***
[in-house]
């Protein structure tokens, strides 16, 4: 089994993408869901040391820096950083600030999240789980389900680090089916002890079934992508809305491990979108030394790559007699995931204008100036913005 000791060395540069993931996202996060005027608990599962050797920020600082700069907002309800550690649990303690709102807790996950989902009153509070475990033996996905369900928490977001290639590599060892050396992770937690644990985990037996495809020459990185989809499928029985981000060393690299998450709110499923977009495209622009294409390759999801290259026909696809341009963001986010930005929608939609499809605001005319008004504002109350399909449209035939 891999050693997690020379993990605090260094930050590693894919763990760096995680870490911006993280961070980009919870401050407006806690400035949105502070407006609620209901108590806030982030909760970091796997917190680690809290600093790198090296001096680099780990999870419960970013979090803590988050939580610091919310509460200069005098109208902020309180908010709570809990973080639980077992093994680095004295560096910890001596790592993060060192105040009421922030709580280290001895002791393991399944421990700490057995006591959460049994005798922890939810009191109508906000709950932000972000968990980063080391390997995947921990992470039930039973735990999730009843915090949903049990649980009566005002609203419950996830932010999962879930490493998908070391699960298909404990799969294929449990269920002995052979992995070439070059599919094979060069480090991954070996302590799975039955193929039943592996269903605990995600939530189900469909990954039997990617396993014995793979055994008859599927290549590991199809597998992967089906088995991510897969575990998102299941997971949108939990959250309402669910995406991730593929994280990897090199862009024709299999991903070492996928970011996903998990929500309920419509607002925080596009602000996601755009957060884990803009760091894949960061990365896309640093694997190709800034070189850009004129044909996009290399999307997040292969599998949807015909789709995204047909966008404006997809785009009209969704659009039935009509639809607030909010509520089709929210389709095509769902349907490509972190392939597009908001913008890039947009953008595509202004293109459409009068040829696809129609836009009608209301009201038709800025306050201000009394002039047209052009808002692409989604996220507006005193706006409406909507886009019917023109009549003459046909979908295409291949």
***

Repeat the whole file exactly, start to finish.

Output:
[in-house]
């Protein structure tokens, strides 16, 4: 089994993408869901040391820096950083600030999240789980389900680090089916002890079934992508809305491990979108030394790559007699995931204008100036913005 000791060395540069993931996202996060005027608990599962050797920020600082700069907002309800550690649990303690709102807790996950989902009153509070475990033996996905369900928490977001290639590599060892050396992770937690644990985990037996495809020459990185989809499928029985981000060393690299998450709110499923977009495209622009294409390759999801290259026909696809341009963001986010930005929608939609499809605001005319008004504002109350399909449209035939 891999050693997690020379993990605090260094930050590693894919763990760096995680870490911006993280961070980009919870401050407006806690400035949105502070407006609620209901108590806030982030909760970091796997917190680690809290600093790198090296001096680099780990999870419960970013979090803590988050939580610091919310509460200069005098109208902020309180908010709570809990973080639980077992093994680095004295560096910890001596790592993060060192105040009421922030709580280290001895002791393991399944421990700490057995006591959460049994005798922890939810009191109508906000709950932000972000968990980063080391390997995947921990992470039930039973735990999730009843915090949903049990649980009566005002609203419950996830932010999962879930490493998908070391699960298909404990799969294929449990269920002995052979992995070439070059599919094979060069480090991954070996302590799975039955193929039943592996269903605990995600939530189900469909990954039997990617396993014995793979055994008859599927290549590991199809597998992967089906088995991510897969575990998102299941997971949108939990959250309402669910995406991730593929994280990897090199862009024709299999991903070492996928970011996903998990929500309920419509607002925080596009602000996601755009957060884990803009760091894949960061990365896309640093694997190709800034070189850009004129044909996009290399999307997040292969599998949807015909789709995204047909966008404006997809785009009209969704659009039935009509639809607030909010509520089709929210389709095509769902349907490509972190392939597009908001913008890039947009953008595509202004293109459409009068040829696809129609836009009608209301009201038709800025306050201000009394002039047209052009808002692409989604996220507006005193706006409406909507886009019917023109009549003459046909979908295409291949």